The Saint Paul Chamber Orchestra live broadcast this Saturday

by Alison Young, Minnesota Public Radio
April 7, 2011

St. Paul, Minn. — There's nothing like playing Mozart AND conducting from the piano bench; it's the ultimate experience.

That's what pianist/conductor/musician extraordinaire and Saint Paul Chamber Orchestra Artistic Partner Christian Zacharias tells me.

So it will be our shared delight to hear him in a program this weekend when he'll conduct in a traditional manner from the podium, and also conduct while playing a Mozart piano concerto.

As if that doesn't tap into all of his skills, he will also join a handful of players for a spectacular chamber music piece that Mozart called his finest work - his Wind Quintet.

I'll be there through it all, hosting live from the Ordway Center on Classical MPR at 8:00 this Saturday night.

The program is called "Mozart and his Contemporaries." The music is all from one year - 1784 - a marvelously productive time for Mozart and he was leaving behind the world of a mere entertainer, and taking on the larger mantle of a serious composer.

Zacharias says that his 16th piano concerto and his wind quintet and not show-pieces in the sense that the audience will know when to yell "bravo!" They are more complex and nuanced and this is what Zacharias particularly enjoys, especially as he studies and lives with the music over many, many rehearsals.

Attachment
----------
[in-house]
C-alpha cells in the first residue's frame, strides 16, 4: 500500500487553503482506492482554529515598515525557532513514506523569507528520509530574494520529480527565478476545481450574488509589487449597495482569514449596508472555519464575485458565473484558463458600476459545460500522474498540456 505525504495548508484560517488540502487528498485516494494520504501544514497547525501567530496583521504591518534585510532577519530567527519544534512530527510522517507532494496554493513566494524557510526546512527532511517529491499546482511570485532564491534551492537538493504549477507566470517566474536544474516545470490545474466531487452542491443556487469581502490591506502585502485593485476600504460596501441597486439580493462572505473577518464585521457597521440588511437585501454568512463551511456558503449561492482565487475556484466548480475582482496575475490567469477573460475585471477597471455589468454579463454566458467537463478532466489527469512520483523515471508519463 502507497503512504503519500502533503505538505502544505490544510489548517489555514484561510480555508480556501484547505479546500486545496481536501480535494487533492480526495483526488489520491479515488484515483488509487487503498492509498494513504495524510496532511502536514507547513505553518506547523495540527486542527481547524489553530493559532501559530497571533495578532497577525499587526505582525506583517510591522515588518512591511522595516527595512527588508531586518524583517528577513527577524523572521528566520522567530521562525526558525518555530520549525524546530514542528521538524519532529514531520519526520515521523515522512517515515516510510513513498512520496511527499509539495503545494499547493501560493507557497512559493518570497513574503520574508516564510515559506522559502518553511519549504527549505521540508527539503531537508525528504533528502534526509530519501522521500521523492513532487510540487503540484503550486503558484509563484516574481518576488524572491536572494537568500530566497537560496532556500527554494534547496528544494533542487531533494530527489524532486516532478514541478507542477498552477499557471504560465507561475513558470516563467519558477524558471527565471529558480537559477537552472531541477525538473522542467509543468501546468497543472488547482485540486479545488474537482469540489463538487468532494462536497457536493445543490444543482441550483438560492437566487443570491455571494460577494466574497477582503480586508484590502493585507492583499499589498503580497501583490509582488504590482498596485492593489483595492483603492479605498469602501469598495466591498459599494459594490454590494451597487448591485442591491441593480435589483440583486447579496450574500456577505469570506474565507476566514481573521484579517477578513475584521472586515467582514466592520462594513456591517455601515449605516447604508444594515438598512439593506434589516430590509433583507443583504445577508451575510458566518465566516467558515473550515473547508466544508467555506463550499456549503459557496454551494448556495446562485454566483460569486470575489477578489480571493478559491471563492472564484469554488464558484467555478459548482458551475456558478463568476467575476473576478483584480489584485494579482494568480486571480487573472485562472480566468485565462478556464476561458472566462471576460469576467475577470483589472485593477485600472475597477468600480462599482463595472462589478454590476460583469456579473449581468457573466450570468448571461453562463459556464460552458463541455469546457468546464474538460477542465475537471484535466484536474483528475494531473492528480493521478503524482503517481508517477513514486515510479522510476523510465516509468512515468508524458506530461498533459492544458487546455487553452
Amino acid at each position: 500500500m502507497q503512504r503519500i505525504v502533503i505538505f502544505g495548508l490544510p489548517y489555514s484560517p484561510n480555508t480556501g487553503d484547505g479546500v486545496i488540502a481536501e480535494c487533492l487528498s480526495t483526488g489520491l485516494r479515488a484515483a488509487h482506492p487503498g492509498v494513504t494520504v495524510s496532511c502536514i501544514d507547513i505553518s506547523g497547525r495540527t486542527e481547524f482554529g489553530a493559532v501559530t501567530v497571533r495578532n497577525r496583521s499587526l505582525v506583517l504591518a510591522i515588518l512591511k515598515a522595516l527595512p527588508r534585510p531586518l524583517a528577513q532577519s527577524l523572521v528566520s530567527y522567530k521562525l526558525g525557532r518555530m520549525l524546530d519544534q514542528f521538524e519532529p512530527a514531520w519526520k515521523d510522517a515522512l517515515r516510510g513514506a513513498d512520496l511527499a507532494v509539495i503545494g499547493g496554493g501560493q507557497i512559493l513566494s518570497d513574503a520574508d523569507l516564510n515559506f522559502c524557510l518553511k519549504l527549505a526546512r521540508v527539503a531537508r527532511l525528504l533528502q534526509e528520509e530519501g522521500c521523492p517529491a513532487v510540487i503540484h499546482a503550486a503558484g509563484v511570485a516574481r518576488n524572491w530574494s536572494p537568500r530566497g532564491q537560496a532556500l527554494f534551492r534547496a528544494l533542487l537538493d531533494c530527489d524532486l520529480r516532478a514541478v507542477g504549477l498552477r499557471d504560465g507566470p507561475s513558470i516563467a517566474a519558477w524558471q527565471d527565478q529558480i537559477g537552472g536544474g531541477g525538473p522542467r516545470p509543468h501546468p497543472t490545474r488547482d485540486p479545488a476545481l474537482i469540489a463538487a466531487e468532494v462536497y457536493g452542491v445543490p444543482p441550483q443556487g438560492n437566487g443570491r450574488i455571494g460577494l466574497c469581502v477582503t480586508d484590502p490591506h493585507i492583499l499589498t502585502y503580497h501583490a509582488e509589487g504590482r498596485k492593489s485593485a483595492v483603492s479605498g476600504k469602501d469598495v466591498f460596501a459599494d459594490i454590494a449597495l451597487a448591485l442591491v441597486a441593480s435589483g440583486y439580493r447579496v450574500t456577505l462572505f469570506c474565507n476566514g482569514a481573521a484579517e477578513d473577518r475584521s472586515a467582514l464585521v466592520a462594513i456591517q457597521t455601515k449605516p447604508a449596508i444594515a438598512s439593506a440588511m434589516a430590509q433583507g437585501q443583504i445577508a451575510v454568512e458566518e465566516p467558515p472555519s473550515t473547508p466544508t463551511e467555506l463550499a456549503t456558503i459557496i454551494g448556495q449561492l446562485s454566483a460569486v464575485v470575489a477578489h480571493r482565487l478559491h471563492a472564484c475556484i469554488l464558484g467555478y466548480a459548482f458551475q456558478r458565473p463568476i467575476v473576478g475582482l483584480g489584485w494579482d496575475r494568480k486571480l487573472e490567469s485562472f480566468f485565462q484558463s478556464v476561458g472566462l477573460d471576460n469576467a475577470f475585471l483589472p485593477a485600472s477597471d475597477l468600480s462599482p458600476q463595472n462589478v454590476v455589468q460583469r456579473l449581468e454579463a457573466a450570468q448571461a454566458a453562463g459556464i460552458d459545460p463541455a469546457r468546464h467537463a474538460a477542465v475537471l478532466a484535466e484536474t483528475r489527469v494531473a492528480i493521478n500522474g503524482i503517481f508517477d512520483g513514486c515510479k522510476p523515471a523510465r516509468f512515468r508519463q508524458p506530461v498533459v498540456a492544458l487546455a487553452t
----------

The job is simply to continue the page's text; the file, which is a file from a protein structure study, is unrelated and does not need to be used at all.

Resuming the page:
The Mozart pieces are bookended with two symphonies, one by a composer who is unfamiliar to most of us, Joseph Martin Kraus. And this is a shame as his music is thrilling. He writes in the 'sturm und drang' style; a literary device of stormy passion that was also used heavily by Haydn.

Kraus had a short life. He was born the same year as Mozart and died one year after Mozart. He spent most of his life in Sweden, but this symphony was performed in Haydn's home of Esterhazy, and later studied by Beethoven.

Haydn played around with sturm und drang early in his symphonies, and by his 80th, he begins to poke fun at the style. What feels serious and heavy, lightens up to almost parody, teasing the listeners about when the end of the piece has been reached.

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